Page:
Arts and crafts flourish in the northern kingdom of Chiang Mai, renowned throughout history for its skilled artisans and craftsmen. For much of the last century and into this one, it is also where many celebrated Thai contemporary artists and auteurs have called home.

A city that is as much rural as it is urban, it has a community that cares for the arts and harnesses the spirit of collaboration and community. This inspired the Bunnag-Beurdeley family to found the MAIIAM Museum of Contemporary Art (MAIIAM) in Chiang Mai.

Jean Michel Beurdeley and his late wife Patsri Bunnag, together with their son Eric Bunnag Booth, wanted to share the private collection they built together over the last 30 years to everyone so that people could see and experience for themselves how art can enrich their lives, and with that the Museum would inspire new collectors.

“In no way does our collection represent the whole history of Thai contemporary art it represents just our own point of view, based on the sole criterion of the emotional response the works give us. I believe a work of art exists as a result the artist's creativity, but also in the emotional response it produces in the viewer.”

Eric Bunnag Booth

The name of the museum is a play on words, as “Mai” in Chiang Mai means “new city” and is also a tribute to Eric Bunnag Booth’s great grand aunt “Chao Chom Iam”, a royal consort to King Rama V, who lived during a time when Thailand came into modernity. The double entendre extends to the meaning of MAI IAM, which means “brand new”.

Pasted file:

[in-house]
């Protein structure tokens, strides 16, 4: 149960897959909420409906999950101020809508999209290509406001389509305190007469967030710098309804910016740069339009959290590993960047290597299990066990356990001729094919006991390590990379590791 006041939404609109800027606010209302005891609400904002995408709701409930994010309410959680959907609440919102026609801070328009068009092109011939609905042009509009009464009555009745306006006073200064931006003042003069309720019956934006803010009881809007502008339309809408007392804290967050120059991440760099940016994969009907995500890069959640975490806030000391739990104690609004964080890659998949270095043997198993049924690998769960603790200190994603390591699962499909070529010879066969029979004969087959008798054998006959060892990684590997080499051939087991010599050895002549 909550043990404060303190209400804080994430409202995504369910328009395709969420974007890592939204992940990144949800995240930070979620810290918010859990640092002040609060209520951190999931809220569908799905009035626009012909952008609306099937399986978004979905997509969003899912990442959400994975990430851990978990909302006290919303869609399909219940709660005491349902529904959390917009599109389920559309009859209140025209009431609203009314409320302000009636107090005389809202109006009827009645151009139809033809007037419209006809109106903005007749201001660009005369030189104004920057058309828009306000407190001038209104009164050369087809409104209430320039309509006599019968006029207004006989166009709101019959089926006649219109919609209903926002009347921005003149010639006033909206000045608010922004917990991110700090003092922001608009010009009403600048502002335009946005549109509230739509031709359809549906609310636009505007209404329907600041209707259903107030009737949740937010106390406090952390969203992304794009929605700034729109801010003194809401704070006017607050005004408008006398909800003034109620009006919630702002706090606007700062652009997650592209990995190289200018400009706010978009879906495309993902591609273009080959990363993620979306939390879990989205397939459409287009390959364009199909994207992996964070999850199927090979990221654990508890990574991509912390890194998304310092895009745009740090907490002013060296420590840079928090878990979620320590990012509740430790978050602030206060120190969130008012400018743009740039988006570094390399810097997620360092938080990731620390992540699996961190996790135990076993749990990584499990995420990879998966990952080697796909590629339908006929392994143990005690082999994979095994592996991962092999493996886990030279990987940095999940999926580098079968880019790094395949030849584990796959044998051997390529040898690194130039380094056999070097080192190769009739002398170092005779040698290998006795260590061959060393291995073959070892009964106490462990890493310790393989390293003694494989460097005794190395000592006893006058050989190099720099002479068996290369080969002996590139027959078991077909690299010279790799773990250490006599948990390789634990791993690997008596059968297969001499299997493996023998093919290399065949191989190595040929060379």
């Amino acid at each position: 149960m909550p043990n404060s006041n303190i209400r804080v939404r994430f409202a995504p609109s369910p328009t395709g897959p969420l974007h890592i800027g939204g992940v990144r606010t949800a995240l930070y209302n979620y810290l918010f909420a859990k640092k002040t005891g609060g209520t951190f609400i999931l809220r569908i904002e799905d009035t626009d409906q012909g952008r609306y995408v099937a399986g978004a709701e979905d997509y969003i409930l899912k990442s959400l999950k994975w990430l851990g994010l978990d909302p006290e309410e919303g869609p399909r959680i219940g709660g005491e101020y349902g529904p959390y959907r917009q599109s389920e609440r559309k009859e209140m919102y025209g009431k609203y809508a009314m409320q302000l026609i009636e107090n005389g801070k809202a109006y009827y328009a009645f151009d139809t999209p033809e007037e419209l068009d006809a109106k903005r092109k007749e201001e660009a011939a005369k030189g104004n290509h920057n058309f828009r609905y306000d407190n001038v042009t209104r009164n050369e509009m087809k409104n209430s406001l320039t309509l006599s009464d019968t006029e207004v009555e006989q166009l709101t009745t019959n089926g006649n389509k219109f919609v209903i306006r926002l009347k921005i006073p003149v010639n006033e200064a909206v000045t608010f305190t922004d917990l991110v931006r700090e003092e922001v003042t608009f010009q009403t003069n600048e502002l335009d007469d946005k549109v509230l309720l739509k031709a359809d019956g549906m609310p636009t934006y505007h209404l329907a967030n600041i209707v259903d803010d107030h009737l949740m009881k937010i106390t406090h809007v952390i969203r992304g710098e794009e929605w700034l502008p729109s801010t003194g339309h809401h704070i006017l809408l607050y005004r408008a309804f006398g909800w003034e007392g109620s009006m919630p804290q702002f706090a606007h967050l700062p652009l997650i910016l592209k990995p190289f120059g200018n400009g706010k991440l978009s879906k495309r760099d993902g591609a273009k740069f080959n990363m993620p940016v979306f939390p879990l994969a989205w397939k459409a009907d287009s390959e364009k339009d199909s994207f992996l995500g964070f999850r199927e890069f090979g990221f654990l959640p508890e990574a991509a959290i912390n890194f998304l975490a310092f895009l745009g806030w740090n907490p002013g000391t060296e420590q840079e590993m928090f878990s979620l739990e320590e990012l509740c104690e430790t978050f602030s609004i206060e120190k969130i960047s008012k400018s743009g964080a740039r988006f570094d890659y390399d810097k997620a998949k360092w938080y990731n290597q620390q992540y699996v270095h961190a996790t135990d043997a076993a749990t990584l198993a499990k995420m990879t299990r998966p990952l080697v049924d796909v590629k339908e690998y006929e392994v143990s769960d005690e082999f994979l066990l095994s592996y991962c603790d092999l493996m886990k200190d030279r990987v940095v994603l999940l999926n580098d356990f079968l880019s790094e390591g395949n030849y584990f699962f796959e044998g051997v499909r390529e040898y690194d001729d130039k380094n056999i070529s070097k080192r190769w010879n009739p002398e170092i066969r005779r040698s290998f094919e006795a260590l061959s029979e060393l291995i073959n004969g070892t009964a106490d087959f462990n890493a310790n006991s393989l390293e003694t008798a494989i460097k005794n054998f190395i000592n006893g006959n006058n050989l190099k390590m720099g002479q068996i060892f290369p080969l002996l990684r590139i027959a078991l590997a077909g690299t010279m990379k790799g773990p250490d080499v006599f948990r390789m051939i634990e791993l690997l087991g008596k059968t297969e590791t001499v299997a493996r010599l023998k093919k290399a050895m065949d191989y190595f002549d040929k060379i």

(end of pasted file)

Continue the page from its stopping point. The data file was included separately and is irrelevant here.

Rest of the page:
Bunnag Family History

In the early 17th century when trade between Asia and Europe flourished, Sheik Ahmad Qomi, a highly educated Persian merchant, found his way to the Siamese capital of Ayutthaya. A follower of Shia Islam, he was granted permission by King Naresuan to settle in the Kingdom which welcomed foreigners of all religions. He soon became a valuable advisor to the Siamese monarchy.

Descendants of Sheik Ahmad Qomi faithfully serve the Siamese Kings while also continuing to be leaders of the Muslim Community. However, close to the end of the Ayutthaya period, one family member Chao Phya Petr Pichai (Jai), who was in the service of King Borommakot (1733-1758) decided to convert to Buddhism, setting a family precedent. His conversion took place on the occasion of a royal pilgrimage to the auspicious Footprint of the Lord Buddha in Saraburi province.

Following the destruction of Ayutthaya by the Burmese in 1767 and the rise of Bangkok as the new capital, descendants of Sheik Ahmad Qomi continued to serve the Siamese Kings. In particular, Chaophaya Akara Maha Sena (Bunnag) entered into the service of King Taksin who moved the capital to the Thonburi District of Bangkok. He subsequently served King Taksin’s successor Rama I, the founder of Thailand’s present Chakri dynasty. As he had married the sister of the Queen, his family became known at the “Queen’s Family”. Bunnag family members continued to serve the royal family, in particular providing strong support to the monarchy during the crisis period when independent Siam was threated by European colonization. The descendants of Sheik Ahmad Qomi continuously served the Siamese Kings for more than 300 years.